Quite reasonably, Woodward felt good about a performance that blew every Twickenham record clean out of the statistical annals. "That wasn't the Netherlands out there," he said, referring to last autumn's 100-pointer against the hapless Dutch. "The Americans were up to it in the physical sense and, while I'd be lying if I said we didn't expect to win the game, we certainly weren't thinking in terms of three figures. As far as my 30 for the World Cup is concerned, I know pretty much how it will be. I was looking for confirmation from certain people in this game and I got it."

One of the first to confirm whatever it was Woodward wanted confirmed was his old friend and former captain, Lawrence Dallaglio. His ability single-handedly to accelerate the pace of a game has not been adversely affected by his fun and games with Fleet Street's finest. Dallaglio's long, self-inflicted break from meaningful activity persuaded Woodward to give him the full 80 minutes and he made a telling point three minutes from time by galloping 50 metres to serve up a try for De Glanvillle. "It's no secret that I like the look of the back row with Lawrence at No 8," admitted the coach. "Hopefully, all the other stuff will be behind us this time next week."

If there was an English blip, it arrived just after half an hour when George Sucher scrambled a traditional prop's try to the left of the posts following a rumble from Alec Parker. Woodward was spitting nails about it long after the final whistle - he had set his heart on a clean sheet - but it had needed a flash of 24-carat genius from the slippery Kevin Dalzell to unlock the door to the red rose garden.

There were five first-half tries from England, the pick of them falling to the inexhaustible Neil Back following a floated pass from Greening that could have been delivered by Gregor Townsend. After the break, things turned really grisly for the Eagles: a carefree scoring run from Matt Perry two minutes in was quickly trumped by the first of four beauties from Jeremy Guscott. Much of the damage stemmed from Dawson's alert penalty taps and the suffering Clark was at a loss to understand why his side failed to cotton on to a tactic that fell some way short of rocket science.

"I'd say it was a pretty humbling experience; once we let England get on their toes, they looked bloody unstoppable," he admitted. "There's no self-pity in our locker room, though, just a lot of disappointment at missing an opportunity to develop the game in America. But hey, we were up against a side who are about to compete for the world championship. Let's face it, we won't be competing in quite the same way."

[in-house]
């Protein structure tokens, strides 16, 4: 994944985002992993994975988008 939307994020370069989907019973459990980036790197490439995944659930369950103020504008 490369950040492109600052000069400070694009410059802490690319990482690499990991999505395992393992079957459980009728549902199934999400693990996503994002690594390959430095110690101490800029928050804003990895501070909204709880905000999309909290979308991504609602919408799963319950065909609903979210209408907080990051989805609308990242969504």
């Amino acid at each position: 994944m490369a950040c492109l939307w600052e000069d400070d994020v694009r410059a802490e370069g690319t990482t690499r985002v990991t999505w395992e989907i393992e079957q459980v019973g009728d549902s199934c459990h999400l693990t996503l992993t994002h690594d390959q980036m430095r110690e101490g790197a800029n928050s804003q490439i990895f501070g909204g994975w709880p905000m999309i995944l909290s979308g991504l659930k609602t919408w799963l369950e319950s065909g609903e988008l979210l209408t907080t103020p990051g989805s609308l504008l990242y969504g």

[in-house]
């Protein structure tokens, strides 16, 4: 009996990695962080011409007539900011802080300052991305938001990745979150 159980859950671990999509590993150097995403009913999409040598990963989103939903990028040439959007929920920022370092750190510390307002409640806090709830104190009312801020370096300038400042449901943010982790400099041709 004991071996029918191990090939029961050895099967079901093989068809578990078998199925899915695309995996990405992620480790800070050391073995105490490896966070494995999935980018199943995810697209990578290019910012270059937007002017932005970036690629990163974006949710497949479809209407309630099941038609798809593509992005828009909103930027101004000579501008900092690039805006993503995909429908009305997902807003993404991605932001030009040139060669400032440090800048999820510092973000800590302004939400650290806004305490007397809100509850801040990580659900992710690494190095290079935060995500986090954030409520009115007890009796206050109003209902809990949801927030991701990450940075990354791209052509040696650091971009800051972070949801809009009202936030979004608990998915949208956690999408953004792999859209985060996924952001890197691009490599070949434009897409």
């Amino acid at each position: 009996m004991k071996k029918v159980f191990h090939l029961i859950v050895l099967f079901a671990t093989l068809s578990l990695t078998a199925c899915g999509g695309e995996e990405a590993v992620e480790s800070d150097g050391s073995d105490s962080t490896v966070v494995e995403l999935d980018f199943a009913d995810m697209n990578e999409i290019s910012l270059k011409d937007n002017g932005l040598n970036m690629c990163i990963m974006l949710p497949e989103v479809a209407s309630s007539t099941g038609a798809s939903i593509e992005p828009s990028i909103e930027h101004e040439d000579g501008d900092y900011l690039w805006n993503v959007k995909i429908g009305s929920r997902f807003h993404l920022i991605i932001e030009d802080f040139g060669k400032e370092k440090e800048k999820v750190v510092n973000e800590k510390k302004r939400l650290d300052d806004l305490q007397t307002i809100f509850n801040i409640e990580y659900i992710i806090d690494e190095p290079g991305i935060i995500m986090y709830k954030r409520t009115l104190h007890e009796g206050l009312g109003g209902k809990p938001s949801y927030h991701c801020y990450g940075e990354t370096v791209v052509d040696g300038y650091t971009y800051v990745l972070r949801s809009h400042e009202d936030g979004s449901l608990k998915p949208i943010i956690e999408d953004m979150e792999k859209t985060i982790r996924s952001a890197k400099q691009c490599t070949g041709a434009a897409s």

England: Tries Guscott 4, Perry 2, Back 2, Luger 2, Hill, Dawson, Johnson, Greening, Penalty try, De Glanville; Conversions Wilkinson 13. United States: Try Sucher; Penalty Dalzell.

England: M Perry (Bath); A Healey (Leicester), J Guscott (Bath), P De Glanville (Bath), D Luger (Saracens); J Wilkinson (Newcastle), M Dawson (Northampton); G Rowntree (Leicester), P Greening (Sale), P Vickery (Gloucester), M Johnson (Leicester, capt), D Grewcock (Saracens), R Hill (Saracens), L Dallaglio (Wasps), N Back (Leicester).

Replacements: T Woodman (Gloucester) for Rowntree, 54; W Green (Wasps) for Vickery, 54; T Stimpson (Leicester) for Perry, 59; T Rodber (Northampton) for Grewcock, 59; N McCarthy (Gloucester) for Greening, 67.

United States: K Shuman (Oxford Univ); V Anitoni (San Mateo), J Grobler (Denver Barbarians), T Takau (Gentlemen of Aspen), A Saulala (San Mateo); D Niu (Hibernians), K Dalzell (Mission Beach); G Sucher (Washington), T Billups (Pontypridd), R Lehner (Old Blues), L Gross (Rovigo), A Parker (Gentlemen of Aspen), D Hodges (Llanelli), D Lyle (Bath), F Mounga (Old Blues).

Replacements: C Morrow ((Gentlemen of Aspen) for Anitoni, 11; R Lumkong (Denver Barbarians) for Mounga, H-T; M Williams (Gentlemen of Aspen) for Niu, 61; K Khasigian (Univ of California) for Billups, 61; S Paga (Univ of California) for Hodges, 67; M L'Huillier (Sydney Univ) for Lehner, 73.

Referee: P Honiss (New Zealand).